|Greg Northrup||21-August-2002||Barndomens Stigar|
This album was once described to me as "National Health with Magma bass," and after giving it some weeks of focused listening, I think that description pretty much holds up, though slightly oversimplified. There are a wealth of other influences here, especially hints of Scandinavian folk music and traces of old-school RIO. Still, the enchanting Canterbury sensibility pinned down by a throbbing rhythm section replete with growling, unrelenting basslines is the most striking, and ultimately most attractive, feature of Barndomens Stigar. The music here seems heavily composed, rendering less of an improvisational, solo-based air than you'd find on many of the classic Canterbury albums. The themes here are impossibly dense and complex, with a heavy, thought-out interplay between the superior bass and the barrage of organ, piano and Fender Rhodes.
"Hvga Hdstar" opens the album with a pummeling bass and drums groove that immediately sets the tone for the rest of the CD, kicking the listener squarely in the ass while severe organ and keyboard riffs complement the rhythm. "Vemod" is slightly more toned down, at least at points, and introduces a flute-like instrument that is used often throughout, as well as female vocals that bear more than a passing resemblance to the Northettes from the Hatfield & the North albums. Both of these elements are heavily utilized on the album, and the unique wind instrument textures actually render the title track among the best cuts on the album. Passages of throttling bass and shimmering electric piano are offset by heavily ethnic themes, making for an absolutely beautiful and addictive juxtaposition of influences. "Grottekvarnen" heavily features the wordless female vocals, which chant along over a impossibly catchy, up-tempo instrumental theme, another highlight. The bonus tracks on here were actually recorded for the reissue in 1992, and are surprisingly good considering the circumstances. In fact, they don't sound out of place on the CD at all. "Hdxdans" in particular stands out, once again using the ethnic flute as a melodic basis.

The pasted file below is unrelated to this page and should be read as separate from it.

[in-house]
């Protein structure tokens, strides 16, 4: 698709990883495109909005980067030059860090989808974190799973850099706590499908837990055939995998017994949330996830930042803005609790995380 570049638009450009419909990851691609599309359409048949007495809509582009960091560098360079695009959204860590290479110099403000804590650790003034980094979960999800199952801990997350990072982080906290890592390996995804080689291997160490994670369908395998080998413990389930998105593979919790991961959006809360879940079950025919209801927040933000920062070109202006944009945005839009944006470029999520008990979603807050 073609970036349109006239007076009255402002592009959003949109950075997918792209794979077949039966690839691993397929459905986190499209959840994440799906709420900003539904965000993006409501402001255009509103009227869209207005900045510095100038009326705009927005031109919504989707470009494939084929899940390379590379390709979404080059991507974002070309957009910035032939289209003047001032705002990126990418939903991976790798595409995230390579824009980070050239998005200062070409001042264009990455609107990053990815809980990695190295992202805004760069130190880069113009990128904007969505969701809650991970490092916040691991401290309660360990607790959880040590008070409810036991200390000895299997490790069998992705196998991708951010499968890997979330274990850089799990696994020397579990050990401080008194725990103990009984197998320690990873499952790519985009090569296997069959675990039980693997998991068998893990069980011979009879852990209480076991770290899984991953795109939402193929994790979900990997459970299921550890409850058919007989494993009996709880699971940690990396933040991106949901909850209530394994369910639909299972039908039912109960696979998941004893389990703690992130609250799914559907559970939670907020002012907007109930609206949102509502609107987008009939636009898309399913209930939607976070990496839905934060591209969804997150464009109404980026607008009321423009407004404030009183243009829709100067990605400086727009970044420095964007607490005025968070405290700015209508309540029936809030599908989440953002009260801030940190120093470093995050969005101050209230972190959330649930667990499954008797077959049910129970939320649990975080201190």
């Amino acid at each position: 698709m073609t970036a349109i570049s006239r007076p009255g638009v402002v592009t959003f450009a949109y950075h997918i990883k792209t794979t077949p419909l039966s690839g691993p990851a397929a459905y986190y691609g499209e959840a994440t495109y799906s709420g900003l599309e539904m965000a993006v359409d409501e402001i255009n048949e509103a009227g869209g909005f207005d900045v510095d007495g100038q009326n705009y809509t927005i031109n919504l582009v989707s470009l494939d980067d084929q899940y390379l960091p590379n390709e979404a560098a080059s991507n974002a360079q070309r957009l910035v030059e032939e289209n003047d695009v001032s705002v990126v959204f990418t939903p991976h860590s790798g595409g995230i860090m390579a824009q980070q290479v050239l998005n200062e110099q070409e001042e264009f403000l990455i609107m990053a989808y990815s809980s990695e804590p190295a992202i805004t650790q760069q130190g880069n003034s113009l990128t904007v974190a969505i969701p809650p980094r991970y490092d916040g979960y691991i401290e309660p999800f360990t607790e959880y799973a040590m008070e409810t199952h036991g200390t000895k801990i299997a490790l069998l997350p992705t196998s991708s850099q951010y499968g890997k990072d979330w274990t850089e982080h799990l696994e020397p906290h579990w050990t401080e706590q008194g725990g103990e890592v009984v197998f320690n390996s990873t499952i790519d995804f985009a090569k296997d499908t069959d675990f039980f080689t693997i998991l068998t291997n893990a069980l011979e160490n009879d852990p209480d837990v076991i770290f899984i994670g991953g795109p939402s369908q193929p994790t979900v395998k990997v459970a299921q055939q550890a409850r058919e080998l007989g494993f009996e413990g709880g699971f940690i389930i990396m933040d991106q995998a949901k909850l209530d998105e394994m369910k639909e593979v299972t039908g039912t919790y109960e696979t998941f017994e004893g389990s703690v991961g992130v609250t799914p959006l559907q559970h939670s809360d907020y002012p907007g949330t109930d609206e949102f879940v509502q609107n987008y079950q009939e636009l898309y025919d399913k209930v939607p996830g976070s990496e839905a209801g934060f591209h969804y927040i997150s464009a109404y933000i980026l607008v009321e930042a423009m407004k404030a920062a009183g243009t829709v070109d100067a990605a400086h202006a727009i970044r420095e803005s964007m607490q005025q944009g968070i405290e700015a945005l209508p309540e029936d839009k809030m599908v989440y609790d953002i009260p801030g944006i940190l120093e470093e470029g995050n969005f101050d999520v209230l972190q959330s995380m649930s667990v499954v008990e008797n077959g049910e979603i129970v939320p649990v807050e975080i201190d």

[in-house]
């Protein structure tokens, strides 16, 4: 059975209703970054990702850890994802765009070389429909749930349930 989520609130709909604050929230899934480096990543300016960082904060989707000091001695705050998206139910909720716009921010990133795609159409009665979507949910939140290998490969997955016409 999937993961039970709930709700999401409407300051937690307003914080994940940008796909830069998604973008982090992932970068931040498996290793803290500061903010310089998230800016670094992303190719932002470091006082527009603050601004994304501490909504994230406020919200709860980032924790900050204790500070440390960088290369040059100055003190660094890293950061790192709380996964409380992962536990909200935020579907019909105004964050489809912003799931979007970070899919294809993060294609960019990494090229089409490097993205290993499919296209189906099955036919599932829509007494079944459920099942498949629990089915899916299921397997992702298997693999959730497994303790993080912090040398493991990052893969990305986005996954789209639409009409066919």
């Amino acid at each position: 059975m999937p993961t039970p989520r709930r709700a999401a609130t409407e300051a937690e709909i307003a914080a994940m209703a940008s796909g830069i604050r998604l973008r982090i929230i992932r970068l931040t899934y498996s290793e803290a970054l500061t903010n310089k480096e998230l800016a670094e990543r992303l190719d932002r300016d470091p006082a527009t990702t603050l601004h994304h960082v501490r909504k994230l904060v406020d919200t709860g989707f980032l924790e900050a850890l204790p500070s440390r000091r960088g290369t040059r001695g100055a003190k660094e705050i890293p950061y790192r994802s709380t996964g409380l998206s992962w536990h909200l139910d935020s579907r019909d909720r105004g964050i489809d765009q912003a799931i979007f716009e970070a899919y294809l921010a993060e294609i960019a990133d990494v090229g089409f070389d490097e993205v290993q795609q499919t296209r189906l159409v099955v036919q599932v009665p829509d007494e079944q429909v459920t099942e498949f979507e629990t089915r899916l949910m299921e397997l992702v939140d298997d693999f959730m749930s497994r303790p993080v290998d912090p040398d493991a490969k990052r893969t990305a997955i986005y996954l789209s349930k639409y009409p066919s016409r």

Unfortunately, this is the only album that Kultivator did, yet
stands on its own as one of the finest albums to come out of Sweden, or
all of Scandinavia for that matter. A killer recording that provides a
hearty blend of zeuhl and Canterbury, and should appeal to fans of both
|Sjef Oellers||14-April-2001||Bardomen Stigar|
Excellent, inventive progressive with elements of RIO, Magma, Scandivian folk, and the Canterbury scene. The album is largely instrumental, although pleasant female vocals are included as well. The guitar playing is somewhat similar to Fred Frith in Henry Cow's days. Mainly piano and organ are the keyboards of choice, with no digital 80s sounding synths at all. Mostly the mood on the album is relaxed, although there are several intense, almost martial passages that recall Magma (not in sound, but in atmosphere). A minor classic of the Scandinavian scene.
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